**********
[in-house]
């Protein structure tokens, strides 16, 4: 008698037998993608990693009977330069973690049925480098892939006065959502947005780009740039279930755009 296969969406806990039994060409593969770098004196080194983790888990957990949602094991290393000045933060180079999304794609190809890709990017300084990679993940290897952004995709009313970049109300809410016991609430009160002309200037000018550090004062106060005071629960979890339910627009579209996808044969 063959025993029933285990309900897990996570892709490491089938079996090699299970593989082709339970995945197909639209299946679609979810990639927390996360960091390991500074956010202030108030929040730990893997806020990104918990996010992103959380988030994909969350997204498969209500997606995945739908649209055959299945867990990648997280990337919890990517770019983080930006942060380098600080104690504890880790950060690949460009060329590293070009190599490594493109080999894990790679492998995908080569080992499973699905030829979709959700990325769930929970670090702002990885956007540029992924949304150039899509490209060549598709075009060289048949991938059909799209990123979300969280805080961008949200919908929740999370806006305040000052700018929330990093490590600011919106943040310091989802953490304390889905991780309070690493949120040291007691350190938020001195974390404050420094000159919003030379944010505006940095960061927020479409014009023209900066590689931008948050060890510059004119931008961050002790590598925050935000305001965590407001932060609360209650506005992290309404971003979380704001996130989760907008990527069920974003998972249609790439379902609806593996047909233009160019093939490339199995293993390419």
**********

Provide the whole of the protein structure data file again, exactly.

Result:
[in-house]
């Protein structure tokens, strides 16, 4: 008698037998993608990693009977330069973690049925480098892939006065959502947005780009740039279930755009 296969969406806990039994060409593969770098004196080194983790888990957990949602094991290393000045933060180079999304794609190809890709990017300084990679993940290897952004995709009313970049109300809410016991609430009160002309200037000018550090004062106060005071629960979890339910627009579209996808044969 063959025993029933285990309900897990996570892709490491089938079996090699299970593989082709339970995945197909639209299946679609979810990639927390996360960091390991500074956010202030108030929040730990893997806020990104918990996010992103959380988030994909969350997204498969209500997606995945739908649209055959299945867990990648997280990337919890990517770019983080930006942060380098600080104690504890880790950060690949460009060329590293070009190599490594493109080999894990790679492998995908080569080992499973699905030829979709959700990325769930929970670090702002990885956007540029992924949304150039899509490209060549598709075009060289048949991938059909799209990123979300969280805080961008949200919908929740999370806006305040000052700018929330990093490590600011919106943040310091989802953490304390889905991780309070690493949120040291007691350190938020001195974390404050420094000159919003030379944010505006940095960061927020479409014009023209900066590689931008948050060890510059004119931008961050002790590598925050935000305001965590407001932060609360209650506005992290309404971003979380704001996130989760907008990527069920974003998972249609790439379902609806593996047909233009160019093939490339199995293993390419």